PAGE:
UT Names First Dean Of Its Dell Medical School
By Joe Olivieri, January 21, 2014
University of Texas leaders announced that Dr. S. Claiborne “Clay” Johnston will be the first dean of the Dell Medical School.
At a news conference Jan. 21, Johnston said he is not interested in creating an ordinary medical school, but rather one that will
position Austin to be at the leading edge of health care in the future.
“The community has been so engaged in creating this medical school,” he said. “It is integral that it delivers on its mission.
I’m committed to going back to the community and making sure that we are making progress on the mission [the community] has created for us.”
Johnston is associate vice chancellor of research at the University of California, San Francisco.
He is a neurologist who has researched strokes.
“The more research I did, the more I came to realize that the pace of research was too slow,” he said.
“There were lots of discoveries and many papers filed but very [few] changes in improving outcomes. “… How do we create innovations that actually [help patients] while still lowering costs?” he continued.
Johnston said it is easy to envision a better health care system, but getting there is not easy within existing systems.
He said he is interested in new models of health care, including more coordinated efforts among doctors, nurses, social workers and health care professionals.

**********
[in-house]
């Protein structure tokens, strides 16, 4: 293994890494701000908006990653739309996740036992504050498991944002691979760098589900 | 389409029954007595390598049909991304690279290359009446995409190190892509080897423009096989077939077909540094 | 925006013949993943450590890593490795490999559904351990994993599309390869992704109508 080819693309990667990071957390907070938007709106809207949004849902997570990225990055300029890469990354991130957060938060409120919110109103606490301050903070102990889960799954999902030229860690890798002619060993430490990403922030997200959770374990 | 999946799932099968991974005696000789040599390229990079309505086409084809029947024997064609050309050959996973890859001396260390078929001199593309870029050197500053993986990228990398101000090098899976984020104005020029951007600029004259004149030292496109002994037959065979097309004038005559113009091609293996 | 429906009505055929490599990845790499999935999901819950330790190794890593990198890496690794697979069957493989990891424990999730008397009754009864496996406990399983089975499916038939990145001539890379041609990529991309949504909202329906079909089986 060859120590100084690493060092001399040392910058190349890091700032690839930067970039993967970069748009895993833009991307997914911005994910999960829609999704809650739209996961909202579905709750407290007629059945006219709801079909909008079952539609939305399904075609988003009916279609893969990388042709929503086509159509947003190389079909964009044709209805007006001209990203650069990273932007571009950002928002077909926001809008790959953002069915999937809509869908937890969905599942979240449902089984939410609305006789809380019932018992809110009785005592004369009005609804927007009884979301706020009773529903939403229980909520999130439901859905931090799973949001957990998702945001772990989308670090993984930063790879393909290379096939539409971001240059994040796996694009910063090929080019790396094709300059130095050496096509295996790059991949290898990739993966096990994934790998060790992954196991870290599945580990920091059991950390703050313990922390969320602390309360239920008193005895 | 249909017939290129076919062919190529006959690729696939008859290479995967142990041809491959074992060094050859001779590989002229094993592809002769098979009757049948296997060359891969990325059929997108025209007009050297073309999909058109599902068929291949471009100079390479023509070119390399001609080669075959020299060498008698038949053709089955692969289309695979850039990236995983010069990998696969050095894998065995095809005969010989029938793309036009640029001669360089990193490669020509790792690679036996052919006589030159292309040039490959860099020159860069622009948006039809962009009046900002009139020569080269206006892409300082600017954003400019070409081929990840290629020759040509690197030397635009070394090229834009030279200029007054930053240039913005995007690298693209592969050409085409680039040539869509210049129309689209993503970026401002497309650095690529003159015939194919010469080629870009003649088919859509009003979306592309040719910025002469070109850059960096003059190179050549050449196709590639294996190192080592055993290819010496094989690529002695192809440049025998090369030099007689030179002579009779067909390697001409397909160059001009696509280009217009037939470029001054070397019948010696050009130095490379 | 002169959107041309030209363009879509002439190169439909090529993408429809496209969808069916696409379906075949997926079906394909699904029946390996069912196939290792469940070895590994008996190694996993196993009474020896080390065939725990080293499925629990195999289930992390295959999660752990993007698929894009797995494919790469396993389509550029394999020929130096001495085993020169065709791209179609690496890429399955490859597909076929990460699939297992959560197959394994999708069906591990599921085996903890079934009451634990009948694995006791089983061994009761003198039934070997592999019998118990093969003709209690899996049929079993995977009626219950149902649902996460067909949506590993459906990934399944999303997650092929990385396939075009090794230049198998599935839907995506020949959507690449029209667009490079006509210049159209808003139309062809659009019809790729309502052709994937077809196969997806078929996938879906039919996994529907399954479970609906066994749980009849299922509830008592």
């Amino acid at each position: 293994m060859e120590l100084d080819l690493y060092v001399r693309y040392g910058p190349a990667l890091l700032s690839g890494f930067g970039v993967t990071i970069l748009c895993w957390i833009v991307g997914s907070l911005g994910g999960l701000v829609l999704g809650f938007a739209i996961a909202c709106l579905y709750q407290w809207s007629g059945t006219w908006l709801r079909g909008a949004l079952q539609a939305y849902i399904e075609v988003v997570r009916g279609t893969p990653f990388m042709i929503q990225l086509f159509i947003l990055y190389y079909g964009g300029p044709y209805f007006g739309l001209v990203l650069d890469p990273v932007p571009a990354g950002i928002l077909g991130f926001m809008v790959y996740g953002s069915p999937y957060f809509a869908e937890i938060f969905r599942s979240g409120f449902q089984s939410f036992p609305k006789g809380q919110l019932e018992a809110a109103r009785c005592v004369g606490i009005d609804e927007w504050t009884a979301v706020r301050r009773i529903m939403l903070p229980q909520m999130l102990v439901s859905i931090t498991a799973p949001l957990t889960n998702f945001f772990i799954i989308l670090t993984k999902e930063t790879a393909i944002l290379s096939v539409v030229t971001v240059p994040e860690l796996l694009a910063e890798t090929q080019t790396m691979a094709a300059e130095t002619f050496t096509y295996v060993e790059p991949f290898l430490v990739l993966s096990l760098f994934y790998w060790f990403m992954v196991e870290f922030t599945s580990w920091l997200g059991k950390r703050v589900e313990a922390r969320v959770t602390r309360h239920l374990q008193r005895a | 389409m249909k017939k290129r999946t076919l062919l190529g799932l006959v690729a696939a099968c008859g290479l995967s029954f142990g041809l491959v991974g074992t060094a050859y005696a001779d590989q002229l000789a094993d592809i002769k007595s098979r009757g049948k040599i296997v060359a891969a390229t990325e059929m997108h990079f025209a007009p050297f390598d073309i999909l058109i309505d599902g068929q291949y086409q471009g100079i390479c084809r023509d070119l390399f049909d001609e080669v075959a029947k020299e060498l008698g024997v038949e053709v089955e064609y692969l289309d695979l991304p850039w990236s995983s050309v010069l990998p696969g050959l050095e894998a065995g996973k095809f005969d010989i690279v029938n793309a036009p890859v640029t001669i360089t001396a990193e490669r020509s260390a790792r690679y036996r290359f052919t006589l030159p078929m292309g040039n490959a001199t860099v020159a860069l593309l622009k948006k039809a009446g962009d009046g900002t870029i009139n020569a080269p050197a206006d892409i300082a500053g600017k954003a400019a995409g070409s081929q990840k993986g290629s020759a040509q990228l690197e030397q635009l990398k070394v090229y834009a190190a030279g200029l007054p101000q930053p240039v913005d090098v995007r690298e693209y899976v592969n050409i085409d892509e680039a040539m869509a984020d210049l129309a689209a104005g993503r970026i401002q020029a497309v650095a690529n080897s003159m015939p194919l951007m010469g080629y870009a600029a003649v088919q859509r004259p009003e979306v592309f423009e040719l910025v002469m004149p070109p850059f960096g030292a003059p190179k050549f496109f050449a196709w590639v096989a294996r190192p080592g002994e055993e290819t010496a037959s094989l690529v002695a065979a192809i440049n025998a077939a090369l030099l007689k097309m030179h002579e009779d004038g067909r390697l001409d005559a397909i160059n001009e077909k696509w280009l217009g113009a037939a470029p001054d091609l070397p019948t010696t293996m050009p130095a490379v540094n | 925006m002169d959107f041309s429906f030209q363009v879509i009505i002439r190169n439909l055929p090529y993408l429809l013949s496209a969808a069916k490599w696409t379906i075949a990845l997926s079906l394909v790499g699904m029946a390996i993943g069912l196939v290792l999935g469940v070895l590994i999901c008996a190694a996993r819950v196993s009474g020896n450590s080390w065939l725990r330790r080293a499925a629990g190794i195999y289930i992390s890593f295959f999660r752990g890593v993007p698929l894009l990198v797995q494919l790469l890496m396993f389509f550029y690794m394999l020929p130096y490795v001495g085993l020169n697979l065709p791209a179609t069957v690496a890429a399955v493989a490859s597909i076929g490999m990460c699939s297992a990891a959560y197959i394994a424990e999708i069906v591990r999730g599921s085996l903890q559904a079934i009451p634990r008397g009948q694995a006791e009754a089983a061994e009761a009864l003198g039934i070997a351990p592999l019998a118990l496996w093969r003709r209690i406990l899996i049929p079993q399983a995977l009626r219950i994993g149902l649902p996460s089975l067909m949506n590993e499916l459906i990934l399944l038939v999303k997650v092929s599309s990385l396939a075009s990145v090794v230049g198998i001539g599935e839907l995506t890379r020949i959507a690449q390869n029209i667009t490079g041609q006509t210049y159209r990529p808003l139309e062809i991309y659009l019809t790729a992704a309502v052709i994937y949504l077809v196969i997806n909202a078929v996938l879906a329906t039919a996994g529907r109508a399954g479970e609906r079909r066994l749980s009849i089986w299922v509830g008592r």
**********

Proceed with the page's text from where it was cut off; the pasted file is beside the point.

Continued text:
During a question-and-answer session, Johnston said his first jobs will be hiring the faculty and getting the school accredited.
He planned to continue his research of “mini-strokes,” or transient ischemic attacks.
He intends to bring some of his California research team to Austin.
When discussing a proposed innovation district near the school, Johnston called for coordination between the business and academic communities.
He said Austin’s biotech industry can and will grow stronger over time.
Unlike other cities with strong partnerships between universities and industry, Austin’s costs of living and doing business are less expensive and will create opportunities, he said.
UT President Bill Powers called Johnston’s appointment one of many critical moments in the development of Dell Medical School.
“We have a vision of creating at the University of Texas at Austin one of the finest medical schools in the world, and doing so from the ground up,” Powers said.
“The cornerstone of that school is the founding dean. Thank you for accepting that challenge.
You are the right person to help us make our long-term dream a reality.”
State Sen. Kirk Watson, D-Austin, said Johnston shares the community’s goal of making Dell Medical School a top-flight institution.
“Dr. Johnston knows what we hope to achieve and has the commitment, drive and intelligence to follow through,” he said. “His success will be all of ours.”
Central Health board member Clarke Heidrick said Johnston was interested in having Dell Medical School work with the local biotech and biomedical business communities.
He said the new dean was committed to serving the low-income populations Central Health serves.